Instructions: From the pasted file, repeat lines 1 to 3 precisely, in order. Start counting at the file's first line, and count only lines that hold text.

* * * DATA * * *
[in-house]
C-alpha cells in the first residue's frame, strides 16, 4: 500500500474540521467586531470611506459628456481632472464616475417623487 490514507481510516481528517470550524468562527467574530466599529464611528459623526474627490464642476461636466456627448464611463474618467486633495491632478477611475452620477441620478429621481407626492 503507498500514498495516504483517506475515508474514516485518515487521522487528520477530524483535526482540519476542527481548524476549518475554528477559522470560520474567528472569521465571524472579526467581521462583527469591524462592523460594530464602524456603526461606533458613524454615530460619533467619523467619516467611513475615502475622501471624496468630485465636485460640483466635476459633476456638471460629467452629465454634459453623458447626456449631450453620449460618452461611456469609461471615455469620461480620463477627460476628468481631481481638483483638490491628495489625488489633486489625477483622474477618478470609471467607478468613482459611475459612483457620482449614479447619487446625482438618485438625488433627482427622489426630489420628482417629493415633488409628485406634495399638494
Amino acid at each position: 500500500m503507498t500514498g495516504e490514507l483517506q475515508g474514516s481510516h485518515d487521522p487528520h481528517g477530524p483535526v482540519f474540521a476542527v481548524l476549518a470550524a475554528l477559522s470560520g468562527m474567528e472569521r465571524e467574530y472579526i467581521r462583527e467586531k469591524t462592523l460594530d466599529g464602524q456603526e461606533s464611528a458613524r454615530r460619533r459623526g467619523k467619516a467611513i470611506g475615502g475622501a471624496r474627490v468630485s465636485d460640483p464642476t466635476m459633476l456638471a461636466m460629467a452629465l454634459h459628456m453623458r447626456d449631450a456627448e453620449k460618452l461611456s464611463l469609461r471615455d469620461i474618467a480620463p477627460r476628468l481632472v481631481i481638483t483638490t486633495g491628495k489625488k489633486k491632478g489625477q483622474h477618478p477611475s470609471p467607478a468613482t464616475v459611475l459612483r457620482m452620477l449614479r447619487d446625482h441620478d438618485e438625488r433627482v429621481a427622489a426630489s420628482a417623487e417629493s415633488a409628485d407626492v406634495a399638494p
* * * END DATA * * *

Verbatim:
[in-house]
C-alpha cells in the first residue's frame, strides 16, 4: 500500500474540521467586531470611506459628456481632472464616475417623487 490514507481510516481528517470550524468562527467574530466599529464611528459623526474627490464642476461636466456627448464611463474618467486633495491632478477611475452620477441620478429621481407626492 503507498500514498495516504483517506475515508474514516485518515487521522487528520477530524483535526482540519476542527481548524476549518475554528477559522470560520474567528472569521465571524472579526467581521462583527469591524462592523460594530464602524456603526461606533458613524454615530460619533467619523467619516467611513475615502475622501471624496468630485465636485460640483466635476459633476456638471460629467452629465454634459453623458447626456449631450453620449460618452461611456469609461471615455469620461480620463477627460476628468481631481481638483483638490491628495489625488489633486489625477483622474477618478470609471467607478468613482459611475459612483457620482449614479447619487446625482438618485438625488433627482427622489426630489420628482417629493415633488409628485406634495399638494
Amino acid at each position: 500500500m503507498t500514498g495516504e490514507l483517506q475515508g474514516s481510516h485518515d487521522p487528520h481528517g477530524p483535526v482540519f474540521a476542527v481548524l476549518a470550524a475554528l477559522s470560520g468562527m474567528e472569521r465571524e467574530y472579526i467581521r462583527e467586531k469591524t462592523l460594530d466599529g464602524q456603526e461606533s464611528a458613524r454615530r460619533r459623526g467619523k467619516a467611513i470611506g475615502g475622501a471624496r474627490v468630485s465636485d460640483p464642476t466635476m459633476l456638471a461636466m460629467a452629465l454634459h459628456m453623458r447626456d449631450a456627448e453620449k460618452l461611456s464611463l469609461r471615455d469620461i474618467a480620463p477627460r476628468l481632472v481631481i481638483t483638490t486633495g491628495k489625488k489633486k491632478g489625477q483622474h477618478p477611475s470609471p467607478a468613482t464616475v459611475l459612483r457620482m452620477l449614479r447619487d446625482h441620478d438618485e438625488r433627482v429621481a427622489a426630489s420628482a417623487e417629493s415633488a409628485d407626492v406634495a399638494p